Daily routines

Season by season

Birds in the reserve don’t spend all their time waiting for members of the public to come along and watch them…they go about their daily business at their own pace – which may change according to the seasons and even the time of day When weather conditions become more extreme (temperatures above 28 to 30°C or below -5°C), the birds will change their daily routine in order to cope. During very hot weather, they will skulk in the shade or seek out currents of air which will help them cool down. When the weather is cold, they abandon the ponds and other bodies of water, now frozen over… In order to get the best possible views, the visitor has to adapt to the birds’ patterns of behaviour and daily routines…

Some birds are resident, others are wintering species, migrants orpartial migrants – there’s something for everyone in the world of nature… A species like the Grey Heron, for example, may be considered to be a ‘resident’ species, because it can be found all year round on the reserve and breeds there too.

If we look more closely, however, we will see that there are also individuals from Scandinavia, who stop off here before continuing to Africa, as well as those who arrive from northern Europe to spend the entire winter in the Arcachon Basin area. Thus the Grey Heron is simultaneously a resident, a migratory and a wintering species… As a result, the composition of the reserve’s bird population changes almost every day, especially during migration, so the list of birds present on the reserve changes with it. All seasons have something of interest for the visitor, because every season has its own special sights which are specific to that particular time of year and no other.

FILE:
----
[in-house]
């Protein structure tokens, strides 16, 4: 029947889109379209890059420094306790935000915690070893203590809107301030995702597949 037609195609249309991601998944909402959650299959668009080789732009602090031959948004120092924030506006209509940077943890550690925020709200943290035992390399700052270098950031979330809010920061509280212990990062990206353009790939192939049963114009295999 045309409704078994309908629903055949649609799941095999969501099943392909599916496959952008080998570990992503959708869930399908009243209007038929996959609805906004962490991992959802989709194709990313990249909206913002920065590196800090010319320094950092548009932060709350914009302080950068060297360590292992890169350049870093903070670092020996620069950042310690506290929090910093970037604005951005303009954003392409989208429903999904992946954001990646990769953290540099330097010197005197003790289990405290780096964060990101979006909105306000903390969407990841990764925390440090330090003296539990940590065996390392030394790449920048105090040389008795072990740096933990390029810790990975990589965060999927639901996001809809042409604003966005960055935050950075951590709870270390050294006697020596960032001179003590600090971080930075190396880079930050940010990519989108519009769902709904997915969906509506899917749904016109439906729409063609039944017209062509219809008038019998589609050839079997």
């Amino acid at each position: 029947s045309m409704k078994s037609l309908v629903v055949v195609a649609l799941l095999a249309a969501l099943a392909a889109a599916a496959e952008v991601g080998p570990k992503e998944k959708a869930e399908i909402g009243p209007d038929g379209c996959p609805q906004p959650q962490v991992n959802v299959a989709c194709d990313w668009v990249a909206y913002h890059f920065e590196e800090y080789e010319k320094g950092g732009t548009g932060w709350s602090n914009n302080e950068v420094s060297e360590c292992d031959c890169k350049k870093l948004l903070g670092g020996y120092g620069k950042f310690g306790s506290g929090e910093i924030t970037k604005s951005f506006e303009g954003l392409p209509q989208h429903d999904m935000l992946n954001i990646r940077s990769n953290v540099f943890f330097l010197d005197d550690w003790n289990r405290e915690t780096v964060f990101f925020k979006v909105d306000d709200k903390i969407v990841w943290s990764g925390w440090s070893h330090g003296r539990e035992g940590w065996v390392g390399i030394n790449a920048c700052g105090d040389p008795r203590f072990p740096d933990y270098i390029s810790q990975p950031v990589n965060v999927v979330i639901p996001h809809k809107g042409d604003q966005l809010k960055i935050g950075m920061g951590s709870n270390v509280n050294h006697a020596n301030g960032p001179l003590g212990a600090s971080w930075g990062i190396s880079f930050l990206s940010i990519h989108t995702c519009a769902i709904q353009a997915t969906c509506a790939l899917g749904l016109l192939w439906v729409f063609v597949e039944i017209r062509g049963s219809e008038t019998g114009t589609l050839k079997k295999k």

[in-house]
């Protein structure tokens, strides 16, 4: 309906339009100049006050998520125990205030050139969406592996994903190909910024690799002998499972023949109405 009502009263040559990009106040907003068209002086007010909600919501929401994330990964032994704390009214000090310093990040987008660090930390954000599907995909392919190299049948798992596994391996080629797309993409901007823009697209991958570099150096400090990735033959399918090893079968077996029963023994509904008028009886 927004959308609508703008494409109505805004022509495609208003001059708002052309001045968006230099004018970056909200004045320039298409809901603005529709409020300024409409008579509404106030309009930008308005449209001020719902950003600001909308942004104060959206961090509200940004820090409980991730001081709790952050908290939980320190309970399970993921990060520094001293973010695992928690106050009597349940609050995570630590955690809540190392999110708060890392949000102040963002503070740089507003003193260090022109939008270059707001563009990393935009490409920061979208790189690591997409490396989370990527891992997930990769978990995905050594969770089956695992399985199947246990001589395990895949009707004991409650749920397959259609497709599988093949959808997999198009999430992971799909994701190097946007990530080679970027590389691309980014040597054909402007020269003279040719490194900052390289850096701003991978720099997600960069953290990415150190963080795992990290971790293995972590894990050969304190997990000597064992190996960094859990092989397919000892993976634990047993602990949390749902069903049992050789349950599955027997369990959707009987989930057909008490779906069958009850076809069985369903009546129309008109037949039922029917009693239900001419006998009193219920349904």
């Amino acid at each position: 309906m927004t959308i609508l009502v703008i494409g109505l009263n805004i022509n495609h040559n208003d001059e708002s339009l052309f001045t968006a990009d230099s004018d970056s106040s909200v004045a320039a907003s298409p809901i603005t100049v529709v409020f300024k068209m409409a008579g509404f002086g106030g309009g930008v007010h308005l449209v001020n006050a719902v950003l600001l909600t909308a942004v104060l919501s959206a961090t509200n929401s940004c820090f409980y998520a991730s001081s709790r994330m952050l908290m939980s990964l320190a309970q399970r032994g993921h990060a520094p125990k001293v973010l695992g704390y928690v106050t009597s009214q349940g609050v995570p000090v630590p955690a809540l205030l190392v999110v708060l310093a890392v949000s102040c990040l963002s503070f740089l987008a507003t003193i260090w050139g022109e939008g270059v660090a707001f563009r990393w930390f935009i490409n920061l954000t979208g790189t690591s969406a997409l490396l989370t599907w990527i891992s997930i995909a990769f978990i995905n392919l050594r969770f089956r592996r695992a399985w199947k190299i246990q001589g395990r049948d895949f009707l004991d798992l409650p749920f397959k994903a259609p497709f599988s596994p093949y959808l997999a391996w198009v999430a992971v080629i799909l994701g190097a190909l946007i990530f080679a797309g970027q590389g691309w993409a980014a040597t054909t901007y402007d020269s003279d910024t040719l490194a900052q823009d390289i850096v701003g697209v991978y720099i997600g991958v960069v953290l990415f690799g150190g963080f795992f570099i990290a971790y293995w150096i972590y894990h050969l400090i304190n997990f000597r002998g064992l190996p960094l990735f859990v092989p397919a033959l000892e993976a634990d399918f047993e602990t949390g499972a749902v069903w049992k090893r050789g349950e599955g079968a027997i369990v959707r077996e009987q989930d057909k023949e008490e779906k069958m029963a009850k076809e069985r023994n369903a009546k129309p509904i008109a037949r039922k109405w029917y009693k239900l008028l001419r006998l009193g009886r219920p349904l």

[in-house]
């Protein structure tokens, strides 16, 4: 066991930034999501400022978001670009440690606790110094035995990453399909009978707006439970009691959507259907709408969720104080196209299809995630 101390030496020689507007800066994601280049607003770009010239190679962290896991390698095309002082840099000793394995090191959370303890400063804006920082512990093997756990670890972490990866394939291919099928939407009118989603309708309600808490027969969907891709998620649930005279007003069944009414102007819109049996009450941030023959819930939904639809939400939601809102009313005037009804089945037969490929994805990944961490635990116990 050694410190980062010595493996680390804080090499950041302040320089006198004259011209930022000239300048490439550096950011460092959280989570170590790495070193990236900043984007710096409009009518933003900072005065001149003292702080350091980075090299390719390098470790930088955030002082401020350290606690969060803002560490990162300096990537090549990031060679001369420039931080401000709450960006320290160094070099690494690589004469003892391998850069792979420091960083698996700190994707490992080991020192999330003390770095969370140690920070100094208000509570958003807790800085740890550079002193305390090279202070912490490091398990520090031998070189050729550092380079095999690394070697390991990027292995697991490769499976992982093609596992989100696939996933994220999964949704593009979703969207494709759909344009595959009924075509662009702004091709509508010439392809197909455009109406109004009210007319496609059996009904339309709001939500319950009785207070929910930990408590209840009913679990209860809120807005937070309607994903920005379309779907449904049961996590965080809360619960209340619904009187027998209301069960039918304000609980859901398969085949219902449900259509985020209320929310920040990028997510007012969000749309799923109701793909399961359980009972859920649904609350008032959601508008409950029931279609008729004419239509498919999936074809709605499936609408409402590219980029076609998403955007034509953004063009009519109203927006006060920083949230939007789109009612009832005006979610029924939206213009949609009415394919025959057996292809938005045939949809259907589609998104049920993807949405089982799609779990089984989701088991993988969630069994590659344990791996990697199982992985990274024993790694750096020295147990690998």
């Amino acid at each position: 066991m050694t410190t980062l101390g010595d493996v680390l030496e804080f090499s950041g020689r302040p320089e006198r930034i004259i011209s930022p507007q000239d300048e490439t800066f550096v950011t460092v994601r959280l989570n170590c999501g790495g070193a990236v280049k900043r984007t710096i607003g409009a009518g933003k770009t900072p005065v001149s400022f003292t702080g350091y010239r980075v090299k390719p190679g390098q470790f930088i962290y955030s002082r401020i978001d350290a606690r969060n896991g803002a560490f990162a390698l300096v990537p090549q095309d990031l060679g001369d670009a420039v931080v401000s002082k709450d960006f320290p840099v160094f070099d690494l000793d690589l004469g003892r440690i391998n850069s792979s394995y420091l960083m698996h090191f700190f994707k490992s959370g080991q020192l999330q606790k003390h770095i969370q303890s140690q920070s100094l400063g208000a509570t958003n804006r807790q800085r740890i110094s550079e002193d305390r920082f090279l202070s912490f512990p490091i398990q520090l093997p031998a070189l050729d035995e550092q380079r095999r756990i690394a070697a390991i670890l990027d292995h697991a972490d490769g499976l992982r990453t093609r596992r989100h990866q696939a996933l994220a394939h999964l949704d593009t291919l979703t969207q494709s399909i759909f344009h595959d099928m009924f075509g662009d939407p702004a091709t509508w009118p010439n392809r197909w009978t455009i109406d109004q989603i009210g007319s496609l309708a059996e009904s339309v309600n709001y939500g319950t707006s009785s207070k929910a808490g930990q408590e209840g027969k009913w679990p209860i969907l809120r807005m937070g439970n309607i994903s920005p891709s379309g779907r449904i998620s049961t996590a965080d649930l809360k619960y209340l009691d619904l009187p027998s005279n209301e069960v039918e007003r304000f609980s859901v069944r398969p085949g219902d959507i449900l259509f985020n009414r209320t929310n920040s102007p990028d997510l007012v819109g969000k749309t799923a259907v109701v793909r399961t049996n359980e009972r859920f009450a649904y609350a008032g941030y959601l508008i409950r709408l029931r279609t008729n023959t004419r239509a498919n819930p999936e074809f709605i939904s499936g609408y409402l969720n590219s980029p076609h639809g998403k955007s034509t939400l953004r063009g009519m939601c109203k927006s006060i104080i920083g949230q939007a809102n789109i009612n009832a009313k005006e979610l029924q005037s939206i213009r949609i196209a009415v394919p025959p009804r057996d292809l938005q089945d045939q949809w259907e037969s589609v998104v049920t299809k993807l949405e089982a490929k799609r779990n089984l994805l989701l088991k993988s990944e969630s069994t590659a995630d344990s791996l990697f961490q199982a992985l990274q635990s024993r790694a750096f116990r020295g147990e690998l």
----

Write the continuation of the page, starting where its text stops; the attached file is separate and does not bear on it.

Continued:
The rythm of the tides

The reserve borders the Arcachon Basin, notably the part of the Basin which is covered by a huge expanse of mudflats that are exposed at low tide. This geographical location is ideal as it enables thousands of birds to take shelter in the reserve when the tide is high, before setting off for the mudflats as soon as the tide retreats.

This regular mass movement of birds takes place by day and by night, as a full tidal cycle lasts for around twelve hours and occurs about an hour later with every 24 hour period that passes… From August to May the visitor must pay particular attention to the tide cycles in order to make the most of their visit. A highly-detailed tide table for the current year is available in the ‘Visiting the reserve’ section.

By day or by night

The alternation of night and day is a phenomenon which influences the behaviour of the vast majority of bird species. Most birds are active during the day and sleep during the night-time. However, other species are not dictated to by the time of day, but by the ebb and flow of the tides. A small number of species are mostly nocturnal (Night Heron).

The fall of night brings changes to bird behaviour – frequently they will group together in ‘dormitories’ or communal roosts until the morning. There are some remarkable sights that can only be seen in the reserveat morning or evening twilight, such as gatherings of Spoonbills, Cormorants and Great Egrets. Holders of passes can access the reserve outside of normal opening hours on a few days of each year, enabling them to share in these special moments.


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